The private bus was waiting for us as we trudged up the hillside at ALARM Rwanda. We loaded our luggage and said goodbye to the ALARM staff already on duty that Saturday morning. Our dear friend and the Alarm Rwanda National Coordinator, Ben Nkusi, was there with a big smile and, if I read them correctly, eyes that were a little sad. There is something that touches the deepest part of our hearts when we see that kind of contrast.
I tried to say goodbye to Ben, but he waved me off. “I’m coming with you to the airport,” he said. When I tried to tell him that wasn’t necessary, he simply asserted, “You are my responsibility. It is my duty to see you safely out of Rwanda.”
And so we all boarded that bus. The driver, his helper, Ben, and seven tired, but incredibly blessed travelers. We were closing out an incredible chapter of our journey and we were already beginning to fill the ache of leaving friends who had just recently been strangers. We were seeing the contrast between our lives before and after we had experienced this wonderful part of Africa and had come to know the people.
At the airport, we said our goodbyes to Ben at the security checkpoint. We had a little extra time — Betty had to look for her passport. But then, papers in order, we filed in, filled out more forms, and negotiated passport control.
The first bit of business was coffee and souvenirs. Our busy itinerary while in Rwanda had not allowed a time for shopping and we all had lists of people we wanted to include in our travel experience. We were soon on board RwandAir Flight 400 to Nairobi. More coffee, a surprisingly nice breakfast, and air-conditioned comfort.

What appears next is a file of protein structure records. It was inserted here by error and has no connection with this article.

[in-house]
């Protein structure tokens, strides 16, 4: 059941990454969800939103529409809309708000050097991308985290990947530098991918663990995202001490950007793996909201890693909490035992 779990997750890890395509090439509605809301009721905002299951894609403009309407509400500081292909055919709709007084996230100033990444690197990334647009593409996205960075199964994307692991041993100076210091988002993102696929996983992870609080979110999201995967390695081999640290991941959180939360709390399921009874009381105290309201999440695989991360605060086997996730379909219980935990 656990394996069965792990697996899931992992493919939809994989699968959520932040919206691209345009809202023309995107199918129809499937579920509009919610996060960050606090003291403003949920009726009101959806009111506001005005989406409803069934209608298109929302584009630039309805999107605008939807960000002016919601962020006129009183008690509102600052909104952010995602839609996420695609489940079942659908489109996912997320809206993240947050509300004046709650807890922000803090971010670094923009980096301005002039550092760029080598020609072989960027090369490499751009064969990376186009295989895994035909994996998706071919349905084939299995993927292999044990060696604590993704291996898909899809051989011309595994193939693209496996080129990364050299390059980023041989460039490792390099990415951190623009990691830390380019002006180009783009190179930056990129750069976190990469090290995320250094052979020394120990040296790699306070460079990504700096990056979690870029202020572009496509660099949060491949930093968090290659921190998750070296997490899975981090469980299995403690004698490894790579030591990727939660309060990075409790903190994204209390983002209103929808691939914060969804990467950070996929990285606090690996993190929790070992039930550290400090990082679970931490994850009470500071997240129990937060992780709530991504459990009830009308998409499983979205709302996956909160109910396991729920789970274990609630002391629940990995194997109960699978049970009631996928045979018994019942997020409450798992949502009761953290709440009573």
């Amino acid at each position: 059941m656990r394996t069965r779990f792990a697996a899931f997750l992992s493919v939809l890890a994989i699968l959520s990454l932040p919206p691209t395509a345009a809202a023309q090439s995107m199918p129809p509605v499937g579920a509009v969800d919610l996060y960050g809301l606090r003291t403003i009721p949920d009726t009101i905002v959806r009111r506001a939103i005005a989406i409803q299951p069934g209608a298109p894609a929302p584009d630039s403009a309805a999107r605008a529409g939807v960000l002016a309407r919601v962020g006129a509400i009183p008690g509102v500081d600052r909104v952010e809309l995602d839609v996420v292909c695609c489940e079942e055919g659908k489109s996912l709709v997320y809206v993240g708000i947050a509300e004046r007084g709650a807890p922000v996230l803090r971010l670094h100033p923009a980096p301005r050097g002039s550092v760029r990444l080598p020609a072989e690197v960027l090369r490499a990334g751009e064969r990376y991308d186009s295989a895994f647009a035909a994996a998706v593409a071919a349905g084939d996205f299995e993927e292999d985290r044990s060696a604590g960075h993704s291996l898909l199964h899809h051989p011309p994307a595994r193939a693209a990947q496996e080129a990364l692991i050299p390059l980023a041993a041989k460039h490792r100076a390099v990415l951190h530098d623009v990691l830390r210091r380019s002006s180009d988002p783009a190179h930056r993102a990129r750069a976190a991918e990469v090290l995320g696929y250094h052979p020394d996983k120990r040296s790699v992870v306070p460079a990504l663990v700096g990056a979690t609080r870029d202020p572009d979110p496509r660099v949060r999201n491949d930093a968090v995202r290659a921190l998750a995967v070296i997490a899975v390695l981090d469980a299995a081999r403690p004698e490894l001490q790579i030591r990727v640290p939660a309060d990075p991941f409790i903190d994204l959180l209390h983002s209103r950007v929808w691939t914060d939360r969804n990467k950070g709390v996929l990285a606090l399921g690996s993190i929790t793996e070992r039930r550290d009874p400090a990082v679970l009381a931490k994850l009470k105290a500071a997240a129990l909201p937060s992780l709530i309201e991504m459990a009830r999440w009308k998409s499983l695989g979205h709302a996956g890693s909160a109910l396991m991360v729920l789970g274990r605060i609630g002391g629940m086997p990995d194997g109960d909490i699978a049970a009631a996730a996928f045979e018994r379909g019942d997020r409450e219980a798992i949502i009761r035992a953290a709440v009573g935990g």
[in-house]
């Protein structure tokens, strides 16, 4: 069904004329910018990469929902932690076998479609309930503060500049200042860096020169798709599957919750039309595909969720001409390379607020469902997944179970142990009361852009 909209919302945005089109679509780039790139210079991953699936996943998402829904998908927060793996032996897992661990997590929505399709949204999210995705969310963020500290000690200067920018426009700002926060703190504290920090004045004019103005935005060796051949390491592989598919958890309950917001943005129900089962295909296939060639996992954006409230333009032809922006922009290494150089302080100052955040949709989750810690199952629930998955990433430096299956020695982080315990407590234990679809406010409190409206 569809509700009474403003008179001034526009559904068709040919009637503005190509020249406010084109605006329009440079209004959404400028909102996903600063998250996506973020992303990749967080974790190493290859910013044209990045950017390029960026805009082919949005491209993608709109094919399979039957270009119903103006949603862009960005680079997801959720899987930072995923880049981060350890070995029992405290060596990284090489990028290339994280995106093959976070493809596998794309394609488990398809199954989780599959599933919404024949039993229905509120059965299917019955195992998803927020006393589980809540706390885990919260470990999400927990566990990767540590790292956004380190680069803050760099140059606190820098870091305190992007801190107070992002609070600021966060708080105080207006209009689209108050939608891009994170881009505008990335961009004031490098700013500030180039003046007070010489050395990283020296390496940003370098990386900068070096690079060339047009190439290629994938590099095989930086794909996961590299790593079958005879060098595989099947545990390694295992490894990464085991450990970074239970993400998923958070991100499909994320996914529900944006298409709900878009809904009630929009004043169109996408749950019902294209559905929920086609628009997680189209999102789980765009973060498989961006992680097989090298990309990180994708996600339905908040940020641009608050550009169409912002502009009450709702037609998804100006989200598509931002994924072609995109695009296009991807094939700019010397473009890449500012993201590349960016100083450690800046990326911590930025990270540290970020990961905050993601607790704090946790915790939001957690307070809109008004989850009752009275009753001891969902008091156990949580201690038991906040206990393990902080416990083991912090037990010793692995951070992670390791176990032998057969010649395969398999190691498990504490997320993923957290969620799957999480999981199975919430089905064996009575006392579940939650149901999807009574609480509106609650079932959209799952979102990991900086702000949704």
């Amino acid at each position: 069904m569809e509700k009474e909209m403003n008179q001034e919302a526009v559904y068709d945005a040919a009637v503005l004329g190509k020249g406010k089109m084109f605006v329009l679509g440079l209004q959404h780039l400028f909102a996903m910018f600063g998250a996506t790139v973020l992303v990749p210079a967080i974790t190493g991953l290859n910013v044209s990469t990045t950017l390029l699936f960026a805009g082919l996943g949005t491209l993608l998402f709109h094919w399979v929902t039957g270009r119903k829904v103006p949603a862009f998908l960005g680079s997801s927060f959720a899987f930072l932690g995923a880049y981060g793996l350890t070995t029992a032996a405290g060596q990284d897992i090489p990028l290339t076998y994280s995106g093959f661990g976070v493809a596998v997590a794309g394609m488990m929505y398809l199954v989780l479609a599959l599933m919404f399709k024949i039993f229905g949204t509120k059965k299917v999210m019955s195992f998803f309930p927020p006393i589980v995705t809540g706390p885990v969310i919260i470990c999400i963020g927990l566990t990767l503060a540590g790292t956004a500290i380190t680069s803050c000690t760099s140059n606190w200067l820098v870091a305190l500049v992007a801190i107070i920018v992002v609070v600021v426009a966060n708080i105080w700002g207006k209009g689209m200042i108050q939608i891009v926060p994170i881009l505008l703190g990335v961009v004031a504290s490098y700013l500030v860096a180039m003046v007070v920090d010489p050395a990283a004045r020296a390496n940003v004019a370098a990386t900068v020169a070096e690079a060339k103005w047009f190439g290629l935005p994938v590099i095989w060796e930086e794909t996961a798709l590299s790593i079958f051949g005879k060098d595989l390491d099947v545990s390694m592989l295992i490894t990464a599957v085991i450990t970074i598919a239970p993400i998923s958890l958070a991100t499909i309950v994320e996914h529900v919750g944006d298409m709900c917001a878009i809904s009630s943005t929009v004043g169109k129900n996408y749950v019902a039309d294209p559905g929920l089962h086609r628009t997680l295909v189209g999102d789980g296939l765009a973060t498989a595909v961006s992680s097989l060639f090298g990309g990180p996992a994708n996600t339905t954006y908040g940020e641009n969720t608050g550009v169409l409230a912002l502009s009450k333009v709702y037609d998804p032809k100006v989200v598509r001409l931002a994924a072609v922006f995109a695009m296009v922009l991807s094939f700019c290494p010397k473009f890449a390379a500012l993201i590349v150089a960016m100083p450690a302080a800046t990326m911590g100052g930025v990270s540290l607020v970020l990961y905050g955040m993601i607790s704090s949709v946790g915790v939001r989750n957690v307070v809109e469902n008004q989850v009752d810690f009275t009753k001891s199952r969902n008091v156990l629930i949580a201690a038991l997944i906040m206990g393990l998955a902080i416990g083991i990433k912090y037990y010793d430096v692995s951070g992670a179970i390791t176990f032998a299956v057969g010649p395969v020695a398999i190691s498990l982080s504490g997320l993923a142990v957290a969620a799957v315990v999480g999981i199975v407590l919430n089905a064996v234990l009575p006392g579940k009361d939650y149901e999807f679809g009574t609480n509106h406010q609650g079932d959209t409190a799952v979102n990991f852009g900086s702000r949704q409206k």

Through passport control in the capital of Kenya, we claimed our bags and made our way to the front of the airport to await our ride with Jackson to our new destination, the Made In The Streets Ministry in Kamulu, just outside of Nairobi.
Jackson came in his family vehicle. With luggage and seven of us, we joked about being overloaded. Jackson remarked, “We have room for 6 more Kenyans.” And, despite the cramped quarters, we came to believe that there probably was. The traffic was even crazier than what we had seen in Rwanda. Including the necessity of dealing with “cows doing what cows do,” as Jackson would say.
Everything on the drive seemed crowded. The clean streets and green hills of Rwanda had given way to the dust, the litter, and the throngs of people and cars. Another contrast.
When we arrived at Kamulu, Jackson unlocked the gate to the housing compound. We were beginning to understand that we were in a far different place. Heavy iron gates. Ten-foot walls with wire netting extending 4 feet beyond. A guest house with bars on the window and steel doors with massive bolts. And Jackson’s admonition to keep the doors locked at all times.
In truth, we were very safe and secure. But we were safe because the routine here demanded vigilance.
Our hosts, Charles and Darlene Coulson, soon dropped by and oriented us to the operation of the guest house. That included a lesson in flushing the toilets. We were all quick studies when it came to the bucket flush.
After we had settled in, the Coulsons took us on a tour of Made In The Streets Ministry. We walked down dusty dirt streets and took in not one, but a number of compounds. We saw the learning center, the girls living area, one of the boys living areas, the
chapel. And dusty roads. As we watched the little clouds of dirt around our feet, we were told how fortunate we were that it wasn’t the rainy season. The dust turned to sticky mud and everyone wore heavy overshoes — gum boots. In fact, just in case, there were boots in the guest house.
We were eager to meet the children and we soon begin that process. But even with that excitement, we were dealing with the contrasts brought on by our short plane ride from Rwanda and Kenya. And those contrasts and these kids would touch the deepest parts of our hearts.